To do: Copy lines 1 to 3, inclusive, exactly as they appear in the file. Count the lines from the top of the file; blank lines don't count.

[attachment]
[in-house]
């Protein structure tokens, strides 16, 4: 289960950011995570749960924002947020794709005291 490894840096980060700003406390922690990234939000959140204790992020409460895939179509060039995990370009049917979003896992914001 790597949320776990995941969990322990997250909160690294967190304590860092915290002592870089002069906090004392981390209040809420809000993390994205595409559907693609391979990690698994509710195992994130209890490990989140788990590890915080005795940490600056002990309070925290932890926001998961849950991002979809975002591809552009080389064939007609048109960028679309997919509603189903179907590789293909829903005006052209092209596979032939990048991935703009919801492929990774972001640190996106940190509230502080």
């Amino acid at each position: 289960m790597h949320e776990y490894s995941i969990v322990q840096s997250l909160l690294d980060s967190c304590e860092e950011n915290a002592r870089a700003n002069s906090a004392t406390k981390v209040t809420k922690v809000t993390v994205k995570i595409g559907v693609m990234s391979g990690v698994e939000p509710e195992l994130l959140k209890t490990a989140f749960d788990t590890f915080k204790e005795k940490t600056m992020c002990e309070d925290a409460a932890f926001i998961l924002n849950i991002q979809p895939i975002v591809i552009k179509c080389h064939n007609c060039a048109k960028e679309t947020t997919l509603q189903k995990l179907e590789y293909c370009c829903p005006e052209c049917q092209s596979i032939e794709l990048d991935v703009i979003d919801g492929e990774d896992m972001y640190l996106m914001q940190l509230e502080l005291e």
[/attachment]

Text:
[in-house]
């Protein structure tokens, strides 16, 4: 289960950011995570749960924002947020794709005291 490894840096980060700003406390922690990234939000959140204790992020409460895939179509060039995990370009049917979003896992914001 790597949320776990995941969990322990997250909160690294967190304590860092915290002592870089002069906090004392981390209040809420809000993390994205595409559907693609391979990690698994509710195992994130209890490990989140788990590890915080005795940490600056002990309070925290932890926001998961849950991002979809975002591809552009080389064939007609048109960028679309997919509603189903179907590789293909829903005006052209092209596979032939990048991935703009919801492929990774972001640190996106940190509230502080």
């Amino acid at each position: 289960m790597h949320e776990y490894s995941i969990v322990q840096s997250l909160l690294d980060s967190c304590e860092e950011n915290a002592r870089a700003n002069s906090a004392t406390k981390v209040t809420k922690v809000t993390v994205k995570i595409g559907v693609m990234s391979g990690v698994e939000p509710e195992l994130l959140k209890t490990a989140f749960d788990t590890f915080k204790e005795k940490t600056m992020c002990e309070d925290a409460a932890f926001i998961l924002n849950i991002q979809p895939i975002v591809i552009k179509c080389h064939n007609c060039a048109k960028e679309t947020t997919l509603q189903k995990l179907e590789y293909c370009c829903p005006e052209c049917q092209s596979i032939e794709l990048d991935v703009i979003d919801g492929e990774d896992m972001y640190l996106m914001q940190l509230e502080l005291e």